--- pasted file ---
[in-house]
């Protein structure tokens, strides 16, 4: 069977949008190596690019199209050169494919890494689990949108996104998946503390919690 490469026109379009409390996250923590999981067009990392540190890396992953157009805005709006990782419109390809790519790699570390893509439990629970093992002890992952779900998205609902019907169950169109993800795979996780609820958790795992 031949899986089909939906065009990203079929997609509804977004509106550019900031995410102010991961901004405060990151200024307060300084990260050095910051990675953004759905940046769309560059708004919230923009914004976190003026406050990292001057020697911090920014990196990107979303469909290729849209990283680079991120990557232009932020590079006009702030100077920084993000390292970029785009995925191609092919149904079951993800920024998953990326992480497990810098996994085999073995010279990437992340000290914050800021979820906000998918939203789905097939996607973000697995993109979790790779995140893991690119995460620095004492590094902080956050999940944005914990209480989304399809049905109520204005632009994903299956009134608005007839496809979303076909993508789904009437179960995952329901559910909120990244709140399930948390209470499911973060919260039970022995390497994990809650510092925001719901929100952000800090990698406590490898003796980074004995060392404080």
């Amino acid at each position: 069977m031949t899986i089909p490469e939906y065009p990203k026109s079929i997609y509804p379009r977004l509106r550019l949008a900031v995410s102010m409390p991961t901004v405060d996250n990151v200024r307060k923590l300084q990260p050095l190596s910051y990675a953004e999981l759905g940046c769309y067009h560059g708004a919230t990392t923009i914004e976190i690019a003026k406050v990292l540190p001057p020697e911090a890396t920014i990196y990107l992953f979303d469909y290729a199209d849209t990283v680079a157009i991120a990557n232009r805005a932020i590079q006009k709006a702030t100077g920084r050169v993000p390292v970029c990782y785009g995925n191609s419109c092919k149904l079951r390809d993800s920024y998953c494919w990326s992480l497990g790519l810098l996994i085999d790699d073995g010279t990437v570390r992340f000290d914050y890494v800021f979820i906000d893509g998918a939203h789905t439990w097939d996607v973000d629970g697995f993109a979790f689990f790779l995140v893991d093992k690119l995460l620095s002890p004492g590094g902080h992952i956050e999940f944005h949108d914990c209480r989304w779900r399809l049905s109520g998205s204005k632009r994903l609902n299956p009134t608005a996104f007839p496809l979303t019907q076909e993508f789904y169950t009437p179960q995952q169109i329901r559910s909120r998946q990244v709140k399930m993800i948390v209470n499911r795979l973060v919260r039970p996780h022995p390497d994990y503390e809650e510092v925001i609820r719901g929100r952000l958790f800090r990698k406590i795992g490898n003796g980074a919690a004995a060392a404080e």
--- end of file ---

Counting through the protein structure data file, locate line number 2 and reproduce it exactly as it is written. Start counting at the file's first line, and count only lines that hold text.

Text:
């Protein structure tokens, strides 16, 4: 069977949008190596690019199209050169494919890494689990949108996104998946503390919690 490469026109379009409390996250923590999981067009990392540190890396992953157009805005709006990782419109390809790519790699570390893509439990629970093992002890992952779900998205609902019907169950169109993800795979996780609820958790795992 031949899986089909939906065009990203079929997609509804977004509106550019900031995410102010991961901004405060990151200024307060300084990260050095910051990675953004759905940046769309560059708004919230923009914004976190003026406050990292001057020697911090920014990196990107979303469909290729849209990283680079991120990557232009932020590079006009702030100077920084993000390292970029785009995925191609092919149904079951993800920024998953990326992480497990810098996994085999073995010279990437992340000290914050800021979820906000998918939203789905097939996607973000697995993109979790790779995140893991690119995460620095004492590094902080956050999940944005914990209480989304399809049905109520204005632009994903299956009134608005007839496809979303076909993508789904009437179960995952329901559910909120990244709140399930948390209470499911973060919260039970022995390497994990809650510092925001719901929100952000800090990698406590490898003796980074004995060392404080």